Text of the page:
20 years after the failed Charlottetown Accord, and leading up to Canada’s 150th birthday in 2017, is it time again for a discussion about a new Constitution?

NEWS RELEASE
October 26, 2012

TORONTO — Twenty years ago, more than 14.5 million Canadians did something they had never done before – they voted in a referendum on Canada’s Constitution. And while that set of changes was rejected by a majority of Canadians, some of the changes have been implemented in other ways since 1992, and surveys show large numbers of Canadians still want other democratic changes to the structure and operation of governments in Canada.

“Many surveys show that a majority of Canadians think there are fundamental problems with Canada’s Constitution and governments, and that they want changes to make a new constitution,” said Duff Conacher, Coordinator of Your Canada, Your Constitution, a national educational charity that is fostering a national discussion and exploration of Canada’s Constitution as the country approaches its 150th birthday in 2017.

“As Canada moves closer to its 150th birthday in 2017, what better national discussion could take place than about the document that founded our country and our governments, and about what Canadians really would want to see in a new constitution?” said Conacher.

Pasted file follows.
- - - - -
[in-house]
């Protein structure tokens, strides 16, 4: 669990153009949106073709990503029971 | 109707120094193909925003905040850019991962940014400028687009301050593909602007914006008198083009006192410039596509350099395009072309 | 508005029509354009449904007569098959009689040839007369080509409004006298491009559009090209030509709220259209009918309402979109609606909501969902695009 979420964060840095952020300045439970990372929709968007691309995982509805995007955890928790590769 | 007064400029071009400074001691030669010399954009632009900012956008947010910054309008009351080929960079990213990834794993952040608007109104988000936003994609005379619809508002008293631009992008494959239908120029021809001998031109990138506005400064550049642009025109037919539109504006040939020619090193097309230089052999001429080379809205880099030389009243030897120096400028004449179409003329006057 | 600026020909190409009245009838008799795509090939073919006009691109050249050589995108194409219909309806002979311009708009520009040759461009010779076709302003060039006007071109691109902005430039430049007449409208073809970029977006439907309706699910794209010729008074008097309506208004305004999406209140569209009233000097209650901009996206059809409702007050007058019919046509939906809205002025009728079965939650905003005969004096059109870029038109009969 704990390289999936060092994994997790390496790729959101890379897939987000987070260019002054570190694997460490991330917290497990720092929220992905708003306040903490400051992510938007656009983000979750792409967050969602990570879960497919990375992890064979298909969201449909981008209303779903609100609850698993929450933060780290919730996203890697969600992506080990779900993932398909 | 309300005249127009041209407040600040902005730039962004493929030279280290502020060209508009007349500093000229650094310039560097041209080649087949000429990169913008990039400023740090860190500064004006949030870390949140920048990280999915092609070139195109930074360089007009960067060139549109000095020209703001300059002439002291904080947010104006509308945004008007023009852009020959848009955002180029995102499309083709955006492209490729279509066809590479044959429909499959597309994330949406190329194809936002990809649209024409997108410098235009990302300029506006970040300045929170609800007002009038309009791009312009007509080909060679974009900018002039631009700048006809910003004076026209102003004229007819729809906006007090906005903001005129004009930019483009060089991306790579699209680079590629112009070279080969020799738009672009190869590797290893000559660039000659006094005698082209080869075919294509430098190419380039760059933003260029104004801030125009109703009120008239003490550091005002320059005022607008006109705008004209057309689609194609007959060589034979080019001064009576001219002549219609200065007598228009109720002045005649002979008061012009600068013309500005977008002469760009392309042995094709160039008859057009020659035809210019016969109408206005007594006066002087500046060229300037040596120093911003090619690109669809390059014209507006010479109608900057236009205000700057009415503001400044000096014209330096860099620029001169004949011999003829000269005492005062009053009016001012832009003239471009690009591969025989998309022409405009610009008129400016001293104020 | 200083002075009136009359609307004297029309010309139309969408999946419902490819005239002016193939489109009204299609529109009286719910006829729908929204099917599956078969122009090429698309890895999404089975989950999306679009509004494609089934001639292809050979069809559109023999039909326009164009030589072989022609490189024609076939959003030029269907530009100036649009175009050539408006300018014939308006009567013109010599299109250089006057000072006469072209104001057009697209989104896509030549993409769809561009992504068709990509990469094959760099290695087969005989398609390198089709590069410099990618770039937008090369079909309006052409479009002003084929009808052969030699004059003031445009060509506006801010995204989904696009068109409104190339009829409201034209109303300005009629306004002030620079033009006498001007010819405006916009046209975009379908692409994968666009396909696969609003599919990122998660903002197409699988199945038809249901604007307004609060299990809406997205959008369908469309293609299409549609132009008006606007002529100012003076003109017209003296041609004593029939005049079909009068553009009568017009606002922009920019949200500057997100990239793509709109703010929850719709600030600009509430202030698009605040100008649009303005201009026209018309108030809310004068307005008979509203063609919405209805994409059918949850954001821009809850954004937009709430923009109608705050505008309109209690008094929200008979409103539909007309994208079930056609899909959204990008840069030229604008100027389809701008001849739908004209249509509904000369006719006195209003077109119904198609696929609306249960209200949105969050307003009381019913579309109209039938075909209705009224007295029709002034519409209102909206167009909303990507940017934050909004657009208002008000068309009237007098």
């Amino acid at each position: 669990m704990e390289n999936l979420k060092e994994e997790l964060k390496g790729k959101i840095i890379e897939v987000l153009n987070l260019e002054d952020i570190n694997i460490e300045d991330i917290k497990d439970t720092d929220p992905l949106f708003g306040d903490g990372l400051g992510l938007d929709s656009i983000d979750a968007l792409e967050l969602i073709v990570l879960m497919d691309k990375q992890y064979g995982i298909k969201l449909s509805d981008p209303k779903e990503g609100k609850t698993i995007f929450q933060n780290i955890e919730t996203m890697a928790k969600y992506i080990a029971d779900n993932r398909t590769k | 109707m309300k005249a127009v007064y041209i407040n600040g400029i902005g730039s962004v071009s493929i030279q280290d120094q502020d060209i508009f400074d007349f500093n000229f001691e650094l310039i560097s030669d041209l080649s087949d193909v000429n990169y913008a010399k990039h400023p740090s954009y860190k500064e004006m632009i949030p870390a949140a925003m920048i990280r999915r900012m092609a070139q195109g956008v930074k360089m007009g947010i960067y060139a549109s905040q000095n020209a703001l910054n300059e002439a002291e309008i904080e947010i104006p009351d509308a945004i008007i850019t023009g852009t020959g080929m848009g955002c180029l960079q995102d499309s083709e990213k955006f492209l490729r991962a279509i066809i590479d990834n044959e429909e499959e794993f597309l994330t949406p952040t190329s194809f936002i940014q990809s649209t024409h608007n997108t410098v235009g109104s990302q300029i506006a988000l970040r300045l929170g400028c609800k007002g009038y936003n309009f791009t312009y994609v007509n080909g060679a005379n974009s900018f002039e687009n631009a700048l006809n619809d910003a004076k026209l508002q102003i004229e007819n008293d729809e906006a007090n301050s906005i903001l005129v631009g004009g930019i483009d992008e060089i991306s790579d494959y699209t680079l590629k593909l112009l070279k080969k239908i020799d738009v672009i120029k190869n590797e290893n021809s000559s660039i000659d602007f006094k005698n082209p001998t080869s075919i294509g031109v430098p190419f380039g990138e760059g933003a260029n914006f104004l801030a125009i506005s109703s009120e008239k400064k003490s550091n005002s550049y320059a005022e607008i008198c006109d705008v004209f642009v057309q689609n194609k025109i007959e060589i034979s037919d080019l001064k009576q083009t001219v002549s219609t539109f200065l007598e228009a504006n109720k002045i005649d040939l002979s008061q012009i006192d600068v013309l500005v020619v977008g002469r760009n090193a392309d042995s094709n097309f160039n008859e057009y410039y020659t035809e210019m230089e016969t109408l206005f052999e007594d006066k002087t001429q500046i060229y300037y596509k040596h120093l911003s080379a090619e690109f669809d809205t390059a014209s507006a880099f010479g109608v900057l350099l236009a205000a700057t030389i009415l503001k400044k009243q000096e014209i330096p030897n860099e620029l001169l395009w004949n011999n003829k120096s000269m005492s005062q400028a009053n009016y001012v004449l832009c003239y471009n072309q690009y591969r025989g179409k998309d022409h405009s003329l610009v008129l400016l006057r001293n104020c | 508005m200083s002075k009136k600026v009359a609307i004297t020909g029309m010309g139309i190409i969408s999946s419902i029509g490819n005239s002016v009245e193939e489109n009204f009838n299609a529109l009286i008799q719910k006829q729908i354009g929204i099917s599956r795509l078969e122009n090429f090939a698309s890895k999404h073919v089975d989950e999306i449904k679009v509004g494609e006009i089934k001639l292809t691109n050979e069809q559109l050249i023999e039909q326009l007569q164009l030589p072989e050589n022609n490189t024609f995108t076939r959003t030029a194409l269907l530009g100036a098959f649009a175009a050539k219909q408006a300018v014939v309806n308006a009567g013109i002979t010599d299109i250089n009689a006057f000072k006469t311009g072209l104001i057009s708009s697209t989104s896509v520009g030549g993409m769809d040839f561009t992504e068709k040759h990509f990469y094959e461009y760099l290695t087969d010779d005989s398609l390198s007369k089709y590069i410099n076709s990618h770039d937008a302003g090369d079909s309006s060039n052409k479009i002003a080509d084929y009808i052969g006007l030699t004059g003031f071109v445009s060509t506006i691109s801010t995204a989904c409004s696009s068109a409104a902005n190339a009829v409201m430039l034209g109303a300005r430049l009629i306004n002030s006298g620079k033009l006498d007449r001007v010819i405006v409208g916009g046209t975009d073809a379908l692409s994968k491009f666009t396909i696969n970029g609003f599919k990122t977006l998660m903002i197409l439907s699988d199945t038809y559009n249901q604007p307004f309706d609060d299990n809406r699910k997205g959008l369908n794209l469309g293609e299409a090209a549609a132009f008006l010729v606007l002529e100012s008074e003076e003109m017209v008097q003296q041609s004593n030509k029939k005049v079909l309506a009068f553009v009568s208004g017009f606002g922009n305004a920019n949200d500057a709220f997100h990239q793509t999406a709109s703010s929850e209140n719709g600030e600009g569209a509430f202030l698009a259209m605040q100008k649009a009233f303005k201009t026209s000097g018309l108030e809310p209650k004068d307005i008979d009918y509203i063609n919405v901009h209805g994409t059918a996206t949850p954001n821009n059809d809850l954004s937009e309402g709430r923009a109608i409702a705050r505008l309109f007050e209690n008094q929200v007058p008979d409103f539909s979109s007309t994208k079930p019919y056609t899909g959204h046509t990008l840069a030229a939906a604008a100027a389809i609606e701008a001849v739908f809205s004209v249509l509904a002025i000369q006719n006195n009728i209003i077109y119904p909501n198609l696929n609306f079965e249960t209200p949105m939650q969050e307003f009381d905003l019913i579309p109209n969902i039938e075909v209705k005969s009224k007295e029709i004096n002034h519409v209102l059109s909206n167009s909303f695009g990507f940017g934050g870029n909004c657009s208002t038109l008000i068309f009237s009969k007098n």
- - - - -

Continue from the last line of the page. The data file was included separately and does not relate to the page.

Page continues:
The Charlottetown Accord referendum on October 26, 1992 was the endpoint of eight years of committee studies, negotiations and a previous failed attempt, the Meech Lake Accord, at changing the Constitution.

The referendum was held because of the negative reaction to the lack of public consultation during the development of the 1987 Meech Lake Accord, and also after that Accord was rejected by two provincial legislatures in 1990 the governments of B.C., Alberta and Quebec passed laws requiring referendums to approve constitutional changes.

The process leading up to the 1992 referendum included a broad public consultation, the Citizens’ Forum on Canada’s Future, which received submissions from 400,000 Canadians. The Forum’s report, and several federal and provincial government committee reports, resulted in agreement initially between all governments and Canada’s Aboriginal leaders, except the Quebec government which was convinced to come onside as negotiations culminated in the Charlottetown Accord on August 28, 1992.